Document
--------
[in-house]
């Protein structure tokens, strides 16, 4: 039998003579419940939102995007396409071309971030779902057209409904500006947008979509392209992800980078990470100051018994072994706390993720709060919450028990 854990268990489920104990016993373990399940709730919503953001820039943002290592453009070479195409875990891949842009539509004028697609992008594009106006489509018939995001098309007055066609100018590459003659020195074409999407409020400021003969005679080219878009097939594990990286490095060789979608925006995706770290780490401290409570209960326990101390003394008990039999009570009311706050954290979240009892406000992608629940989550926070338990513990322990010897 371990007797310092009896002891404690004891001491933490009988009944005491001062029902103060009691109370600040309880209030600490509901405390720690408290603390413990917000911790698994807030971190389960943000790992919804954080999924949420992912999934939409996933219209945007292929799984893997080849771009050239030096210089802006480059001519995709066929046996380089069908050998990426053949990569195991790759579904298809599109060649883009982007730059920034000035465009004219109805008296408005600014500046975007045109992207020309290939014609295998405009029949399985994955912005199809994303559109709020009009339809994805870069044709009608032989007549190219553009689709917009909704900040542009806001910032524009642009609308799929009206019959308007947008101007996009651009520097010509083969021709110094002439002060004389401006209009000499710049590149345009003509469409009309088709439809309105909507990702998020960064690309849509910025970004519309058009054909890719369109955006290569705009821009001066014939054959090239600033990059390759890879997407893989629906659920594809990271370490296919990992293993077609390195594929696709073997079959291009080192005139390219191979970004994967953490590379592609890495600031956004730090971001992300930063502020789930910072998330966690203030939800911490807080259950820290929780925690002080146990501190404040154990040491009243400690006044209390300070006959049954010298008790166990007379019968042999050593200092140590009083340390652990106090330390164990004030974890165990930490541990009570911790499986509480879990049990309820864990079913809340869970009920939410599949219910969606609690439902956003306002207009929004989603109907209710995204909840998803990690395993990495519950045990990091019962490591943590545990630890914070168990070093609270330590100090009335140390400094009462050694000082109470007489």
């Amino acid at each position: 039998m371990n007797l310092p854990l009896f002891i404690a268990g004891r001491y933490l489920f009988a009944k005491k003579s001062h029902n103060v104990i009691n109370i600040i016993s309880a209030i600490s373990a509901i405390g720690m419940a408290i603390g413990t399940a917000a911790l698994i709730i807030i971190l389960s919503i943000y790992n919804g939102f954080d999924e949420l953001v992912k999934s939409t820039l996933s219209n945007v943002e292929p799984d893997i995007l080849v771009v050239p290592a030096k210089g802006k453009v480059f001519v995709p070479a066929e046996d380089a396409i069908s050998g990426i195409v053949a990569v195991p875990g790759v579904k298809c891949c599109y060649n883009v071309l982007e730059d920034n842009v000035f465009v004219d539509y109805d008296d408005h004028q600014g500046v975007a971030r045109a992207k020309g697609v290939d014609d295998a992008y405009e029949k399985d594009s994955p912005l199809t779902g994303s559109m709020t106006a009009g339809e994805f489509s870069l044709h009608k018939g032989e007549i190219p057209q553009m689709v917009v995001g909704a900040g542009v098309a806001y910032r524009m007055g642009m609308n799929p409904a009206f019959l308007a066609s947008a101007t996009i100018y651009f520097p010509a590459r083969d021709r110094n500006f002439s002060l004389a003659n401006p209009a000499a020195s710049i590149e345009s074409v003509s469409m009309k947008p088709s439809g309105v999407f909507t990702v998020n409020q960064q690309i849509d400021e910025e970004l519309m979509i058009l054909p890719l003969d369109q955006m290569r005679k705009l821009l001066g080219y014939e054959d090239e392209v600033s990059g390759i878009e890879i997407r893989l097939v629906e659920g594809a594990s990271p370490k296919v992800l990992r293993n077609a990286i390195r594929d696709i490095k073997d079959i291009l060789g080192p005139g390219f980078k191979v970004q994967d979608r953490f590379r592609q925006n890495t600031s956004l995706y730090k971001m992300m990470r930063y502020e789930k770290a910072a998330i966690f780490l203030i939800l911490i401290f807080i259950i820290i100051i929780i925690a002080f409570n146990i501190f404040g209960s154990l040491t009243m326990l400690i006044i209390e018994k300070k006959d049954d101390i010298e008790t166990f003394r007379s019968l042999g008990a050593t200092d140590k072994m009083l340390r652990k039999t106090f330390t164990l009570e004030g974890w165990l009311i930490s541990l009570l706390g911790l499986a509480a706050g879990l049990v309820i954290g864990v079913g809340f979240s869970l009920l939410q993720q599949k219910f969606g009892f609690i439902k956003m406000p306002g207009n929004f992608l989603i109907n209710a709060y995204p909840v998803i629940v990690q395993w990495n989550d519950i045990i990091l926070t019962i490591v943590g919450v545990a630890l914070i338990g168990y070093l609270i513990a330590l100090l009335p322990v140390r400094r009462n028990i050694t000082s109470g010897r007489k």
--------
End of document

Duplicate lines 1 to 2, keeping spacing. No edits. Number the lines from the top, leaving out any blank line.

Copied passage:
[in-house]
């Protein structure tokens, strides 16, 4: 039998003579419940939102995007396409071309971030779902057209409904500006947008979509392209992800980078990470100051018994072994706390993720709060919450028990 854990268990489920104990016993373990399940709730919503953001820039943002290592453009070479195409875990891949842009539509004028697609992008594009106006489509018939995001098309007055066609100018590459003659020195074409999407409020400021003969005679080219878009097939594990990286490095060789979608925006995706770290780490401290409570209960326990101390003394008990039999009570009311706050954290979240009892406000992608629940989550926070338990513990322990010897 371990007797310092009896002891404690004891001491933490009988009944005491001062029902103060009691109370600040309880209030600490509901405390720690408290603390413990917000911790698994807030971190389960943000790992919804954080999924949420992912999934939409996933219209945007292929799984893997080849771009050239030096210089802006480059001519995709066929046996380089069908050998990426053949990569195991790759579904298809599109060649883009982007730059920034000035465009004219109805008296408005600014500046975007045109992207020309290939014609295998405009029949399985994955912005199809994303559109709020009009339809994805870069044709009608032989007549190219553009689709917009909704900040542009806001910032524009642009609308799929009206019959308007947008101007996009651009520097010509083969021709110094002439002060004389401006209009000499710049590149345009003509469409009309088709439809309105909507990702998020960064690309849509910025970004519309058009054909890719369109955006290569705009821009001066014939054959090239600033990059390759890879997407893989629906659920594809990271370490296919990992293993077609390195594929696709073997079959291009080192005139390219191979970004994967953490590379592609890495600031956004730090971001992300930063502020789930910072998330966690203030939800911490807080259950820290929780925690002080146990501190404040154990040491009243400690006044209390300070006959049954010298008790166990007379019968042999050593200092140590009083340390652990106090330390164990004030974890165990930490541990009570911790499986509480879990049990309820864990079913809340869970009920939410599949219910969606609690439902956003306002207009929004989603109907209710995204909840998803990690395993990495519950045990990091019962490591943590545990630890914070168990070093609270330590100090009335140390400094009462050694000082109470007489």